In March 1865, the U. S. Congress created the Freedmen’s Bureau for Refugees, Freedmen, and Abandoned Lands to ease the transition between slavery and freedom for 3.5 million newly liberated slaves. The bureau had three main functions—to distribute rations to Southerners who had been loyal to the Union during the Civil War, to establish public schools for black children and adults, and to oversee labor contracts between landowners and black workers.
Alfred R. Waud, “The Freedmen’s Bureau,” Harper’s Weekly (July 25, 1868)
Federal officials put great faith in annual labor contracts as a means to resume cotton staple-crop production in the South; get black workers back into the fields; and protect freed men, women and children from abusive employers. Typically, a worker would sign an agreement with an employer on January 1, and promise to work for the full calendar year. On December 31, the landowner would “reckon”—that is, tally up the amount of money the worker owed the employer for credits and supplies advanced to him during the year, the amount of cotton the worker and his family had produced, and the amount of money owed the worker from his share (usually one-third) of the crop. Northern whites in general assumed that these contracts would encourage white planters, many of whom had been slave owners, to treat their workers fairly and to refrain from coercive practices such as whippings and beatings that had been a hallmark of the institution of bondage. However, the bureau was chronically understaffed, and enforcement of labor contracts was difficult, since most bureau agents were stationed in towns, far away from isolated plantations.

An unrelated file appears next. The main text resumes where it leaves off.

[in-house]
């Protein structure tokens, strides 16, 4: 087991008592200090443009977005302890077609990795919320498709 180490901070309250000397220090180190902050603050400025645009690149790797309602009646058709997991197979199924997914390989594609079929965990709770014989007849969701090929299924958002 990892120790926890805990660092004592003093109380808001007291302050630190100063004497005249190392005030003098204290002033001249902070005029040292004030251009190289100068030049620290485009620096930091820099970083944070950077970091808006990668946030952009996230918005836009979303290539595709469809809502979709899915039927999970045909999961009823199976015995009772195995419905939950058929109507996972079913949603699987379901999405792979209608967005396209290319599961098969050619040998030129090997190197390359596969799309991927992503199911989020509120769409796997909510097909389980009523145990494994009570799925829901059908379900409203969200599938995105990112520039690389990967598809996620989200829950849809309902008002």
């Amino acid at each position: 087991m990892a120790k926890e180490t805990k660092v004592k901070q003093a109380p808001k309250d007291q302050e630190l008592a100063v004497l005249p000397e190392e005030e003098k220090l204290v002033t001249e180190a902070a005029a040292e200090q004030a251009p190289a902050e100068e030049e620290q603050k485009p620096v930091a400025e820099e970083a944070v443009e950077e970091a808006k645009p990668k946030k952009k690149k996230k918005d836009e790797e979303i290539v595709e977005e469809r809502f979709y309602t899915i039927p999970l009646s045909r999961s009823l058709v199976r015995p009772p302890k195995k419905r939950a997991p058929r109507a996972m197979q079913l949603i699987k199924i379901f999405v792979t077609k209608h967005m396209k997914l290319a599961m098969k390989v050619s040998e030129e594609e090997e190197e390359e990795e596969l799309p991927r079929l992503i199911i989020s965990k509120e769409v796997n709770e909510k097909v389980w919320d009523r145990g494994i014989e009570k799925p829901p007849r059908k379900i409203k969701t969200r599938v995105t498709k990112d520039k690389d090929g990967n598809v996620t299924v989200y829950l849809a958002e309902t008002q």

The two documents below illustrate some of the limits and unanticipated consequences of these labor contracts. In the first, a letter to a Freedmen’s Bureau official, a Georgia planter named M. C. Fulton complains that the black women on his plantation are staying at home and not working in the fields as they had under slavery. He writes, “Now these women have always been used to working out & it would be far better for them to go to work for reasonable wages & their rations—both in regard to health & in furtherance of their family wellbeing.” This planter, like many others in the postbellum South, feared that the large-scale withdrawal of black women from the cotton fields would hinder the South’s ability to achieve pre-war cotton production levels.
As you read the document, note Fulton’s argument that these women “are as nearly idle as it is possible for them to be.” What are they doing? Are they in fact “idle”? According to Fulton, what is the danger of having these wives dependent upon their husbands for support? Can you think of reasons why these women would not want to work in the fields, and why their husbands would support them in this decision? How does Fulton seek to ingratiate himself with General Tillson? Does Fulton’s argue that only black women should have to work in the fields? Note his last sentence: What is he saying about class relations in the South?